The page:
Bexarotene shows promise in lung cancer treatment
Jan 18, 2006 - 5:51:37 PM
The ideal substance to prevent cancer would block tumor growth without causing unpleasant or dangerous side effects. Researchers at Washington University School of Medicine in St. Louis now report that a compound related to vitamin A shows promise in preventing or slowing tumor growth in mice prone to lung cancer. The compound, called bexarotene, doesn't cause the severe skin irritations that have limited the use of other vitamin A derivatives in cancer therapies.
"In the cancer prevention field, you look for drugs that can be given to healthy patients who have a higher risk of developing cancer," says Ming You, M.D., Ph.D., director of the Chemoprevention Program at the Siteman Cancer Center. "These patients wouldn't want to take a medication that makes them feel sick when they don't have cancer. So the drugs should be very well-tolerated and not cause harmful side effects."
In other studies, bexarotene showed some promise in cancer treatment. It extended survival in patients with non-small cell lung cancer, the most common type of lung cancer and one that has a five-year survival rate of less than 5 percent when diagnosed at the advanced stage.
In the current study, due to appear in an upcoming issue of Oncogene, Yian Wang, M.D., Ph.D., associate professor of surgery, You, professor of surgery, and colleagues demonstrate that lung-cancer-susceptible mice receiving non-toxic doses of bexarotene ended up with fewer and smaller benign and malignant tumors than mice that were not treated with bexarotene. The researchers saw a reduction of almost 50 percent in terms of total tumor burden in mice who were given bexarotene for 12 weeks after the animals had already developed benign tumors following injection of a lung carcinogen. Bexarotene also inhibited the progression of benign to malignant tumors by about 50 percent. The mice were engineered to have the genetic alterations seen in human lung cancers, so they readily develop lung cancer when given known lung carcinogens.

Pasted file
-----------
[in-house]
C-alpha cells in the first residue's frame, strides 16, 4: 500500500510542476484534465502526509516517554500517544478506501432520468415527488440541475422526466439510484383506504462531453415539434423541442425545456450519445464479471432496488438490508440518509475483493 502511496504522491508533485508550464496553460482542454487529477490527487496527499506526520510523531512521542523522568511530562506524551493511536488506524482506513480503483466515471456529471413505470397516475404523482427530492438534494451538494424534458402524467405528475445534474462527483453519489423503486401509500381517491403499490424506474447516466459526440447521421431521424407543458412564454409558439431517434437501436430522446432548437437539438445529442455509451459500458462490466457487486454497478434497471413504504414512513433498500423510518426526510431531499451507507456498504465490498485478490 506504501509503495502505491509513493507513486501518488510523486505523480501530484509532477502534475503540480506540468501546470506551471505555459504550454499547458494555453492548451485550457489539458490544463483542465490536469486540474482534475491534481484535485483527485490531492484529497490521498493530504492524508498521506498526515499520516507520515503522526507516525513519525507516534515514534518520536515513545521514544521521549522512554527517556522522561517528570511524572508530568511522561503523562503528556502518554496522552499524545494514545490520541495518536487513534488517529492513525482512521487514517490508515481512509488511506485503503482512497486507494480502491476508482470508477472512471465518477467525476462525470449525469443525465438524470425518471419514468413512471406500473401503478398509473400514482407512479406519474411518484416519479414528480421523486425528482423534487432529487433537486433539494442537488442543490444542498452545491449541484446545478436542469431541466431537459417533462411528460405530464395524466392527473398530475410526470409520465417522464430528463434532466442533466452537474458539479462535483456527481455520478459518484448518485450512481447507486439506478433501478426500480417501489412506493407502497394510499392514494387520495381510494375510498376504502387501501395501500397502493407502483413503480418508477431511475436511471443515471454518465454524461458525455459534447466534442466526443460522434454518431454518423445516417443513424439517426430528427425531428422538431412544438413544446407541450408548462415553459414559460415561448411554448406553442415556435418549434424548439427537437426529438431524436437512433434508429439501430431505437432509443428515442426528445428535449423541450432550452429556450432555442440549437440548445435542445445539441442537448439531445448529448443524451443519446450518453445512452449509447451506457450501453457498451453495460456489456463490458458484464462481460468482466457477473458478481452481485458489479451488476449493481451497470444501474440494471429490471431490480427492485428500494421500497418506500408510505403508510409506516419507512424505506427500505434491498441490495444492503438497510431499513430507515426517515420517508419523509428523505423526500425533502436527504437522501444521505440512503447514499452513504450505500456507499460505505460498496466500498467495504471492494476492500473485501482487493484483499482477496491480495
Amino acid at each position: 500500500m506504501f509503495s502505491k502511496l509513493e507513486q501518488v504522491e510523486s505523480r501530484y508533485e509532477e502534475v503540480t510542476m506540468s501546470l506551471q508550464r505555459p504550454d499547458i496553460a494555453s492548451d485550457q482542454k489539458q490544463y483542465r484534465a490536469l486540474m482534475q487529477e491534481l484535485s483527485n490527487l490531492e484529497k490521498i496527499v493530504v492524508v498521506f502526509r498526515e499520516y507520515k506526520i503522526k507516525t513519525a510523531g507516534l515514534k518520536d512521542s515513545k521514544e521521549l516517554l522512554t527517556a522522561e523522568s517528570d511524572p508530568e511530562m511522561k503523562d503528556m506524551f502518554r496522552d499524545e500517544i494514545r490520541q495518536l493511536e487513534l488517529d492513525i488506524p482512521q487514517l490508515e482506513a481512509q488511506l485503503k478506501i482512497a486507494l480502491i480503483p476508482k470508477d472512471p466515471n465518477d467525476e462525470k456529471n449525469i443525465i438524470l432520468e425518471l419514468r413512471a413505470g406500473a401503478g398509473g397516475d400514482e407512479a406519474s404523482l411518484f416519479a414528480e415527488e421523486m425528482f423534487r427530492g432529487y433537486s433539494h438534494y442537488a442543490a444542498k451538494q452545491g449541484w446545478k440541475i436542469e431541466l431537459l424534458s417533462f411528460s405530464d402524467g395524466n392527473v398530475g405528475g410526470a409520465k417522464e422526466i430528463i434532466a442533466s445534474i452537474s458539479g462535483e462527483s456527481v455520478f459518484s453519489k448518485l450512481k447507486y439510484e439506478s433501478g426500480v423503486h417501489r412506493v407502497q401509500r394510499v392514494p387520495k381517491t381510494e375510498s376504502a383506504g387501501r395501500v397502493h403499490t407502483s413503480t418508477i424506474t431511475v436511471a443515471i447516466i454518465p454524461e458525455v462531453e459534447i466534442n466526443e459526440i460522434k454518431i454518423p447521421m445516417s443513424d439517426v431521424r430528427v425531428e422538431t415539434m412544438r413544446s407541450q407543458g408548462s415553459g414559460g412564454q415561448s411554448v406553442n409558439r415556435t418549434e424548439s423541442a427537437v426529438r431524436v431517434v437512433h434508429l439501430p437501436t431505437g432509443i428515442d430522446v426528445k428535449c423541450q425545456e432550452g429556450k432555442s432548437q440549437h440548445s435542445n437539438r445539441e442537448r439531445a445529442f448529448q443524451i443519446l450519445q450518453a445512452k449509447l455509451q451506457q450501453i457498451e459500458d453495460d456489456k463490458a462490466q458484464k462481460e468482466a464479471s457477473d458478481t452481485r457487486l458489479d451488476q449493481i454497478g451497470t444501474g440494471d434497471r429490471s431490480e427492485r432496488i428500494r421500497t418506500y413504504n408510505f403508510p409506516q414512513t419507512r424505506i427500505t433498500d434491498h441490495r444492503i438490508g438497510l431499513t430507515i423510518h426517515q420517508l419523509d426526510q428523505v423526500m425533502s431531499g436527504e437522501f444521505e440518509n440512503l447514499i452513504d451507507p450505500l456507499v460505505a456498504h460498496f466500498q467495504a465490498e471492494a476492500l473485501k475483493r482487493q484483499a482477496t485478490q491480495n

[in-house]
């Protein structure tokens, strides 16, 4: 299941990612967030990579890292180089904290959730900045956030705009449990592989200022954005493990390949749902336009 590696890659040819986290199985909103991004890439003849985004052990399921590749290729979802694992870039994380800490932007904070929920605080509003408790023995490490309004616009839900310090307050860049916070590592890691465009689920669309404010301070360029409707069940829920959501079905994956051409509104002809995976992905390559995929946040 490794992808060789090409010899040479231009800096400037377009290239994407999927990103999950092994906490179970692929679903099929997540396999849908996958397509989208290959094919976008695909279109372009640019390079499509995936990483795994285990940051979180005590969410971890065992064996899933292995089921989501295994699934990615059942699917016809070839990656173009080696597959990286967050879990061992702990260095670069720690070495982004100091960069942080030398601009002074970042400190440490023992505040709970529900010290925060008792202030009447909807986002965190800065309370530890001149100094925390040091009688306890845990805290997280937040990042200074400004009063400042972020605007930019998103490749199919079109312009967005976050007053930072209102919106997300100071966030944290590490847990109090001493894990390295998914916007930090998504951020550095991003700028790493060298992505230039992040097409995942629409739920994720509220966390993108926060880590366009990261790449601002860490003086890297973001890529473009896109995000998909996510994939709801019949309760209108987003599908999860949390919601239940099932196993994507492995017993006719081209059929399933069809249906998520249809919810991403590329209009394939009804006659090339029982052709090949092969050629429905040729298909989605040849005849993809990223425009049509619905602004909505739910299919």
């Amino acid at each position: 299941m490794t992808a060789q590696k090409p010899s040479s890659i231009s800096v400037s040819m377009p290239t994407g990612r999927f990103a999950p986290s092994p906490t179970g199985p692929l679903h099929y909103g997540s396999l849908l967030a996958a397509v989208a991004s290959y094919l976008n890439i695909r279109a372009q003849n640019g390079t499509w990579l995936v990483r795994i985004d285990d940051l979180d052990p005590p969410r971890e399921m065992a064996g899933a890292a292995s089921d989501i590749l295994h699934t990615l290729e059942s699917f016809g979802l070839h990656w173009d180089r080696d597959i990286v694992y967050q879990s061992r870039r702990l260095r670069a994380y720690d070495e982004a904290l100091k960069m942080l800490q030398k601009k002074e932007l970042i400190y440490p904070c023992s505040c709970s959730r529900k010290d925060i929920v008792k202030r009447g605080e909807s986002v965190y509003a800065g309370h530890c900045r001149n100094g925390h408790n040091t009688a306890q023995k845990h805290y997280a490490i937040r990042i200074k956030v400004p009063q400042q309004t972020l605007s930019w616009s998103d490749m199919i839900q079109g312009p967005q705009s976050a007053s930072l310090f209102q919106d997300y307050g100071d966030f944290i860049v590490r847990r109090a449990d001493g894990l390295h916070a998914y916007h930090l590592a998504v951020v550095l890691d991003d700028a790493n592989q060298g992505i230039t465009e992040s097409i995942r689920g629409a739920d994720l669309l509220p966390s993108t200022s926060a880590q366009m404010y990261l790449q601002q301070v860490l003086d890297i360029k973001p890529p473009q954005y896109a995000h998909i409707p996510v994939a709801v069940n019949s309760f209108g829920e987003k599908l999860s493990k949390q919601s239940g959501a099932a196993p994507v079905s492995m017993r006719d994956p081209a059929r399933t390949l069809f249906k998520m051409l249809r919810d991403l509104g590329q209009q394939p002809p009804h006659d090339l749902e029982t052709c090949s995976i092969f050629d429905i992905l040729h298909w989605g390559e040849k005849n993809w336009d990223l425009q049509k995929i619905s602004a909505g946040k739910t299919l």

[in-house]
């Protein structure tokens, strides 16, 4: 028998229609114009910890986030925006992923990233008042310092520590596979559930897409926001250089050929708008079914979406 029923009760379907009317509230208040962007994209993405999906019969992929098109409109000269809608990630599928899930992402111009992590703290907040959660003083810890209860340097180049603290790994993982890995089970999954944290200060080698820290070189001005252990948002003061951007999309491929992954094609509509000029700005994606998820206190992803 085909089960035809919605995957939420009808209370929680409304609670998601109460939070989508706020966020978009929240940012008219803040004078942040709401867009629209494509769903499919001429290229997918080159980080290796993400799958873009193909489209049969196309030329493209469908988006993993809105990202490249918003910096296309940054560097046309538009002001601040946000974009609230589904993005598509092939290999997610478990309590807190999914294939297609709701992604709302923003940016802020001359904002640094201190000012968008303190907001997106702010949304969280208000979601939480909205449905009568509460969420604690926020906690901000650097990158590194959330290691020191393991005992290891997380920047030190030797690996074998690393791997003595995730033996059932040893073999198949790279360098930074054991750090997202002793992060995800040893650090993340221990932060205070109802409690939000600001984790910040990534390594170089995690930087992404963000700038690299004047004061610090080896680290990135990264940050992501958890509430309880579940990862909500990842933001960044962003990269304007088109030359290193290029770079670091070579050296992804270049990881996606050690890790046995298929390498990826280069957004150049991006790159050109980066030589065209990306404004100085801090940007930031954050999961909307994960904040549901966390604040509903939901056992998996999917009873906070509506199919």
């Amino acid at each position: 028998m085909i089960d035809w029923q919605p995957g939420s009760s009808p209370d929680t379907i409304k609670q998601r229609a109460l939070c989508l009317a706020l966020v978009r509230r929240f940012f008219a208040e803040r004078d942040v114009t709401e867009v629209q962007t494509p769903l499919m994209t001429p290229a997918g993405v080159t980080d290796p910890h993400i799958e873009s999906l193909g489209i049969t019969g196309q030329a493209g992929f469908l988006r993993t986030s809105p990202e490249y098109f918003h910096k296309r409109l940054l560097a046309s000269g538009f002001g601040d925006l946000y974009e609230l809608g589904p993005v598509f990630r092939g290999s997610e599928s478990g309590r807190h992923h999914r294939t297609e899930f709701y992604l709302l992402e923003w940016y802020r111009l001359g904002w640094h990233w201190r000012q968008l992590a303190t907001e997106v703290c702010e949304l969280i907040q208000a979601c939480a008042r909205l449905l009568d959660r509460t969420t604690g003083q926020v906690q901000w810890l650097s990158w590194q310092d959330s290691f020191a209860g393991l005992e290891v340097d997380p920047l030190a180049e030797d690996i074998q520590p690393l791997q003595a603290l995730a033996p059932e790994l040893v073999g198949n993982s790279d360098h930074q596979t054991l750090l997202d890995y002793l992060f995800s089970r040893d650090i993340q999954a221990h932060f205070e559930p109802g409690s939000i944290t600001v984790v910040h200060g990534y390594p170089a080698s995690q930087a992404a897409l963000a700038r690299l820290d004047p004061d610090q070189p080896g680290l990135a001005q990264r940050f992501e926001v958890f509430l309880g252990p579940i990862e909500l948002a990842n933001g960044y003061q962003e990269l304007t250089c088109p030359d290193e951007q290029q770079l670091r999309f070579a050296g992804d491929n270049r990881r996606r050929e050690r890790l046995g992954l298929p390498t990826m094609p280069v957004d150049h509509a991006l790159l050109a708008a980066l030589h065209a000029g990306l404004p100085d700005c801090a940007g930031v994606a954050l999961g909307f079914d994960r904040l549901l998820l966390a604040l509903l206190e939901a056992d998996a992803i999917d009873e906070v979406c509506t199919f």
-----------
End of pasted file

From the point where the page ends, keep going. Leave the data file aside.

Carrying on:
"Seeing this magnitude of response in such a strongly susceptible mouse suggests bexarotene is a potentially viable lung cancer prevention candidate," You says.
Vitamin A analogs called retinoids have been studied for several years as potential chemotherapeutic agents because they help regulate cell division, growth, differentiation and proliferation. A new class of these vitamin A relatives has been created that includes bexarotene. These substances are called the rexinoids, so named because they are attracted to a molecule on cell surfaces called RXR.
Rexinoids tend to be much less toxic than retinoids, and among them bexarotene has so far shown the most promise as a chemopreventive medicine. However, although it causes far fewer side effects, bexarotene does have the effect of increasing blood lipid levels in many patients. Patients taking bexarotene often need to take a drug to lower their cholesterol and triglyceride levels.
A new rexinoid called UAB30, just becoming available for laboratory studies, seems to have the potential to reduce even the high-lipid side effect.
"We will be testing this new compound, too, and if it turns out to be effective, these rexinoids will most likely become candidates for clinical trials in patients with precancerous nodules or bronchial dysplasia," You says. "If the trials show reduction of cancers, I think these drugs may well become routinely used for lung cancer prevention." Prevention is considered vital to decreasing the impact of lung cancer, which accounts for 32 percent of cancer deaths in men and 25 percent of cancer deaths in women. The majority of lung cancer patients are not diagnosed until their cancer has reached an advanced stage, and current treatment regimens do not substantially improve the outcome for most of these patients.
"Advanced or metastatic cancer is sort of a genius at adapting," You says. "By that point, the cancer cells that have survived have overcome so many obstacles and gained so many abilities that they are difficult to kill. They have a very unstable genome that can change quickly to resist the treatments we use. It's best if you attack cancer in its infancy or at the precancerous stage. The earlier the better."
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